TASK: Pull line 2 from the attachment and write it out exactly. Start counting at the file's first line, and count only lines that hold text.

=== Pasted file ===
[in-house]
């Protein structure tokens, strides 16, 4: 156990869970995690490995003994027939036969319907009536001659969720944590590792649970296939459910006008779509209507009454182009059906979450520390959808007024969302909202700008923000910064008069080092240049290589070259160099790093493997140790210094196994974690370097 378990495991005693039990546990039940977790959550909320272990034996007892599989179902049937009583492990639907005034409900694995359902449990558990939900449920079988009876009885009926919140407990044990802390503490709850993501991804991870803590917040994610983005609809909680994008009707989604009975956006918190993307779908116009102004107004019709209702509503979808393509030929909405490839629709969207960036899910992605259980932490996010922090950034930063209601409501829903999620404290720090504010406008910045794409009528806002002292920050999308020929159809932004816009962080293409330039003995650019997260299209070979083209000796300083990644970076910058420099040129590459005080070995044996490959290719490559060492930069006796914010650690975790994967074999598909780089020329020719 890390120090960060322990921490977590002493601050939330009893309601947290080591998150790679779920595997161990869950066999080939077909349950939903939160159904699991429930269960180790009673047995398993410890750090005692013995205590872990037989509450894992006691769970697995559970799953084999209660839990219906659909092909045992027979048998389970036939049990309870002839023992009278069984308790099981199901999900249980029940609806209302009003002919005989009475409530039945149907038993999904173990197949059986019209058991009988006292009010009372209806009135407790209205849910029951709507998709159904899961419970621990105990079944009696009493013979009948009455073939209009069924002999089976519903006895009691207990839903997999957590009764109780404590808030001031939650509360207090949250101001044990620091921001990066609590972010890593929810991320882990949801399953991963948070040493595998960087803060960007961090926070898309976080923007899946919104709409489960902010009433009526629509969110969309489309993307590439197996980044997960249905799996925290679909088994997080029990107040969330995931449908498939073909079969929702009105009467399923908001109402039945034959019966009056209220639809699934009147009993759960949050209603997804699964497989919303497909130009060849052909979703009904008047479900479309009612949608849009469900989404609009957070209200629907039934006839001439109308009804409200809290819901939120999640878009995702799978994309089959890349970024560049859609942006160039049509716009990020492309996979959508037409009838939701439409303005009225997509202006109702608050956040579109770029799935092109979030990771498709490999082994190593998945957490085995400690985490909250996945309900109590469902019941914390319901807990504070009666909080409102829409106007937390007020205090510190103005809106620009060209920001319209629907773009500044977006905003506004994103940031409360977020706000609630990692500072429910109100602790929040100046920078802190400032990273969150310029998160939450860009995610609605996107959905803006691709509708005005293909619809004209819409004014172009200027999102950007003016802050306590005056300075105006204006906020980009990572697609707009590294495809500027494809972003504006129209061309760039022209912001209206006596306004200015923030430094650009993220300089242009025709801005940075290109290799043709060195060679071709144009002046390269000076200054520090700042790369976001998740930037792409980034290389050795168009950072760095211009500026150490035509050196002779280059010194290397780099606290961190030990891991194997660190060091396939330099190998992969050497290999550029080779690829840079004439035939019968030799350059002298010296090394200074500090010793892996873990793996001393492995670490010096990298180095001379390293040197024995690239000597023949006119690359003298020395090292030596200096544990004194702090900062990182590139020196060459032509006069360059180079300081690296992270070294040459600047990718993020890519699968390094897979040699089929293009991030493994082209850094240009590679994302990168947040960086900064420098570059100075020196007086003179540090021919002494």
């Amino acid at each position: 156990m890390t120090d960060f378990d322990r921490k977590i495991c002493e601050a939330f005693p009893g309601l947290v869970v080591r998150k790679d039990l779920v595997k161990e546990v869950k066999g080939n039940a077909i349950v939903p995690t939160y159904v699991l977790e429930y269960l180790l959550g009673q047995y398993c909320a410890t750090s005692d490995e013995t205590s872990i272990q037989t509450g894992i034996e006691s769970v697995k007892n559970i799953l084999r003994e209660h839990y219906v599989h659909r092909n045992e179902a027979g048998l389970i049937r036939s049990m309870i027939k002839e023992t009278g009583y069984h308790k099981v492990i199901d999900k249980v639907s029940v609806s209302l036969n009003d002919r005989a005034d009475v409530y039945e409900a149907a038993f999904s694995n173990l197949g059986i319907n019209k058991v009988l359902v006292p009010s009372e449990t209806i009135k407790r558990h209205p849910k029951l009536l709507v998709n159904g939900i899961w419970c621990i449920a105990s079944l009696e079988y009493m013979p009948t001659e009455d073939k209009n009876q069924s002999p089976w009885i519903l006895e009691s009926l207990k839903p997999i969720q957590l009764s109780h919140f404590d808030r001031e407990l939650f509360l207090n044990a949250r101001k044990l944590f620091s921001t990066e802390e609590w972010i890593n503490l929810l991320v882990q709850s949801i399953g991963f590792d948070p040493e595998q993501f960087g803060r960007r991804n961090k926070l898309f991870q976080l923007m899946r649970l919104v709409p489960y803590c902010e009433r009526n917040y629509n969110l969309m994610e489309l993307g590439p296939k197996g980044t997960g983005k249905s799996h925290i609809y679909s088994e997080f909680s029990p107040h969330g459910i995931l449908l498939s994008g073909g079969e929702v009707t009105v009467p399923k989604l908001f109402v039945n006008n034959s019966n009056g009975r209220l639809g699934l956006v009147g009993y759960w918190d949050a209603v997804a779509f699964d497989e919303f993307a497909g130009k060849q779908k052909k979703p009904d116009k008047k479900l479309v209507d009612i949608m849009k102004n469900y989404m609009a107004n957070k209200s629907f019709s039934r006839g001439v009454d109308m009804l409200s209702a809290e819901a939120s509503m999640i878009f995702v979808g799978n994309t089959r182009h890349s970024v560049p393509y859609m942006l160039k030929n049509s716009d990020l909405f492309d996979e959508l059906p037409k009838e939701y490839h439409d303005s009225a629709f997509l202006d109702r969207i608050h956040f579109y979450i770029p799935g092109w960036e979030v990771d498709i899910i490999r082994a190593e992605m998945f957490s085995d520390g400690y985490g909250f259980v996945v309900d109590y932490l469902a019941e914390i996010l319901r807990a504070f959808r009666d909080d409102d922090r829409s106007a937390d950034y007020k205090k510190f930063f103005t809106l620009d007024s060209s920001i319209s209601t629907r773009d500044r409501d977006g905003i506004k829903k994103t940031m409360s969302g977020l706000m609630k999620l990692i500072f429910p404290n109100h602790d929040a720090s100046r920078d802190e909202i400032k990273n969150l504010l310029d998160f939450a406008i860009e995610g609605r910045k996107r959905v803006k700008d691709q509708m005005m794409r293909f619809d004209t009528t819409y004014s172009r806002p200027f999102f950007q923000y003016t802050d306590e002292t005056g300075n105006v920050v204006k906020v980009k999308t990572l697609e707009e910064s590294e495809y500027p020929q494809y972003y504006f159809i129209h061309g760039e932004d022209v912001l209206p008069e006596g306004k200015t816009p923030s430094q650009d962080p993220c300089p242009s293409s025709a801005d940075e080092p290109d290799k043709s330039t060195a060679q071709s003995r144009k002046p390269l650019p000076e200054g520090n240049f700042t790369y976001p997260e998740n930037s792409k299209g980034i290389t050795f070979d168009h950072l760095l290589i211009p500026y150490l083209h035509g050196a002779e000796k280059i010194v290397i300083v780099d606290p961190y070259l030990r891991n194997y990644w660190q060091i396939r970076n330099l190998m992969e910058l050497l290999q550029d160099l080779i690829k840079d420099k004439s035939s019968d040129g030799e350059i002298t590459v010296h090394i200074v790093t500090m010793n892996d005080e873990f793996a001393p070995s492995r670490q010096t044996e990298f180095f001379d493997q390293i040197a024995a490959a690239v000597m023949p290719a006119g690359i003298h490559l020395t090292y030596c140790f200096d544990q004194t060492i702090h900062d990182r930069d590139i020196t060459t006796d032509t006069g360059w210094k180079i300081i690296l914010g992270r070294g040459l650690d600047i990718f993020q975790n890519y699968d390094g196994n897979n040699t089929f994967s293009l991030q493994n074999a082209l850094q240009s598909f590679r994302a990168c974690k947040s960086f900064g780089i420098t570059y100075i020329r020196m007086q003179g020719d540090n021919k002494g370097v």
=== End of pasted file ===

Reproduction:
């Protein structure tokens, strides 16, 4: 156990869970995690490995003994027939036969319907009536001659969720944590590792649970296939459910006008779509209507009454182009059906979450520390959808007024969302909202700008923000910064008069080092240049290589070259160099790093493997140790210094196994974690370097 378990495991005693039990546990039940977790959550909320272990034996007892599989179902049937009583492990639907005034409900694995359902449990558990939900449920079988009876009885009926919140407990044990802390503490709850993501991804991870803590917040994610983005609809909680994008009707989604009975956006918190993307779908116009102004107004019709209702509503979808393509030929909405490839629709969207960036899910992605259980932490996010922090950034930063209601409501829903999620404290720090504010406008910045794409009528806002002292920050999308020929159809932004816009962080293409330039003995650019997260299209070979083209000796300083990644970076910058420099040129590459005080070995044996490959290719490559060492930069006796914010650690975790994967074999598909780089020329020719 890390120090960060322990921490977590002493601050939330009893309601947290080591998150790679779920595997161990869950066999080939077909349950939903939160159904699991429930269960180790009673047995398993410890750090005692013995205590872990037989509450894992006691769970697995559970799953084999209660839990219906659909092909045992027979048998389970036939049990309870002839023992009278069984308790099981199901999900249980029940609806209302009003002919005989009475409530039945149907038993999904173990197949059986019209058991009988006292009010009372209806009135407790209205849910029951709507998709159904899961419970621990105990079944009696009493013979009948009455073939209009069924002999089976519903006895009691207990839903997999957590009764109780404590808030001031939650509360207090949250101001044990620091921001990066609590972010890593929810991320882990949801399953991963948070040493595998960087803060960007961090926070898309976080923007899946919104709409489960902010009433009526629509969110969309489309993307590439197996980044997960249905799996925290679909088994997080029990107040969330995931449908498939073909079969929702009105009467399923908001109402039945034959019966009056209220639809699934009147009993759960949050209603997804699964497989919303497909130009060849052909979703009904008047479900479309009612949608849009469900989404609009957070209200629907039934006839001439109308009804409200809290819901939120999640878009995702799978994309089959890349970024560049859609942006160039049509716009990020492309996979959508037409009838939701439409303005009225997509202006109702608050956040579109770029799935092109979030990771498709490999082994190593998945957490085995400690985490909250996945309900109590469902019941914390319901807990504070009666909080409102829409106007937390007020205090510190103005809106620009060209920001319209629907773009500044977006905003506004994103940031409360977020706000609630990692500072429910109100602790929040100046920078802190400032990273969150310029998160939450860009995610609605996107959905803006691709509708005005293909619809004209819409004014172009200027999102950007003016802050306590005056300075105006204006906020980009990572697609707009590294495809500027494809972003504006129209061309760039022209912001209206006596306004200015923030430094650009993220300089242009025709801005940075290109290799043709060195060679071709144009002046390269000076200054520090700042790369976001998740930037792409980034290389050795168009950072760095211009500026150490035509050196002779280059010194290397780099606290961190030990891991194997660190060091396939330099190998992969050497290999550029080779690829840079004439035939019968030799350059002298010296090394200074500090010793892996873990793996001393492995670490010096990298180095001379390293040197024995690239000597023949006119690359003298020395090292030596200096544990004194702090900062990182590139020196060459032509006069360059180079300081690296992270070294040459600047990718993020890519699968390094897979040699089929293009991030493994082209850094240009590679994302990168947040960086900064420098570059100075020196007086003179540090021919002494």